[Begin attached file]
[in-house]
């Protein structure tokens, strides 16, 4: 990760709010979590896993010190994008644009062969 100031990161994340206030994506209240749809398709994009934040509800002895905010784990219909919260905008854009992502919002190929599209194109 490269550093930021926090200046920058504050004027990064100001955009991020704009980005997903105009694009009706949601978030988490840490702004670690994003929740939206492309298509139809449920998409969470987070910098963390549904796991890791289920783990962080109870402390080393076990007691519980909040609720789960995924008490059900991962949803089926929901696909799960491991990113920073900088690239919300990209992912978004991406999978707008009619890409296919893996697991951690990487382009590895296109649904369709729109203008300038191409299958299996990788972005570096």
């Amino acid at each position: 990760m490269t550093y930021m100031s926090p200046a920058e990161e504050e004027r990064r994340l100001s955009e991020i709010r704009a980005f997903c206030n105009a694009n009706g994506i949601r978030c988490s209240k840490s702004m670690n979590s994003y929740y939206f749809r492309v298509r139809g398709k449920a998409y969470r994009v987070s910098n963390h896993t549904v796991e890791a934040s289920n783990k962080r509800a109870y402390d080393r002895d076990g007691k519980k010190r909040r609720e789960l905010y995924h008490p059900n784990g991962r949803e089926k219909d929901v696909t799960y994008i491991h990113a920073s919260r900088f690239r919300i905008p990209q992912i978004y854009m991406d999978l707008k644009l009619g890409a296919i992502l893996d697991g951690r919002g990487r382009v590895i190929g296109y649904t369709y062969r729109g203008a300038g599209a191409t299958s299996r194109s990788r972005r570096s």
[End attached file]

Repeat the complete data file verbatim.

[in-house]
């Protein structure tokens, strides 16, 4: 990760709010979590896993010190994008644009062969 100031990161994340206030994506209240749809398709994009934040509800002895905010784990219909919260905008854009992502919002190929599209194109 490269550093930021926090200046920058504050004027990064100001955009991020704009980005997903105009694009009706949601978030988490840490702004670690994003929740939206492309298509139809449920998409969470987070910098963390549904796991890791289920783990962080109870402390080393076990007691519980909040609720789960995924008490059900991962949803089926929901696909799960491991990113920073900088690239919300990209992912978004991406999978707008009619890409296919893996697991951690990487382009590895296109649904369709729109203008300038191409299958299996990788972005570096």
């Amino acid at each position: 990760m490269t550093y930021m100031s926090p200046a920058e990161e504050e004027r990064r994340l100001s955009e991020i709010r704009a980005f997903c206030n105009a694009n009706g994506i949601r978030c988490s209240k840490s702004m670690n979590s994003y929740y939206f749809r492309v298509r139809g398709k449920a998409y969470r994009v987070s910098n963390h896993t549904v796991e890791a934040s289920n783990k962080r509800a109870y402390d080393r002895d076990g007691k519980k010190r909040r609720e789960l905010y995924h008490p059900n784990g991962r949803e089926k219909d929901v696909t799960y994008i491991h990113a920073s919260r900088f690239r919300i905008p990209q992912i978004y854009m991406d999978l707008k644009l009619g890409a296919i992502l893996d697991g951690r919002g990487r382009v590895i190929g296109y649904t369709y062969r729109g203008a300038g599209a191409t299958s299996r194109s990788r972005r570096s």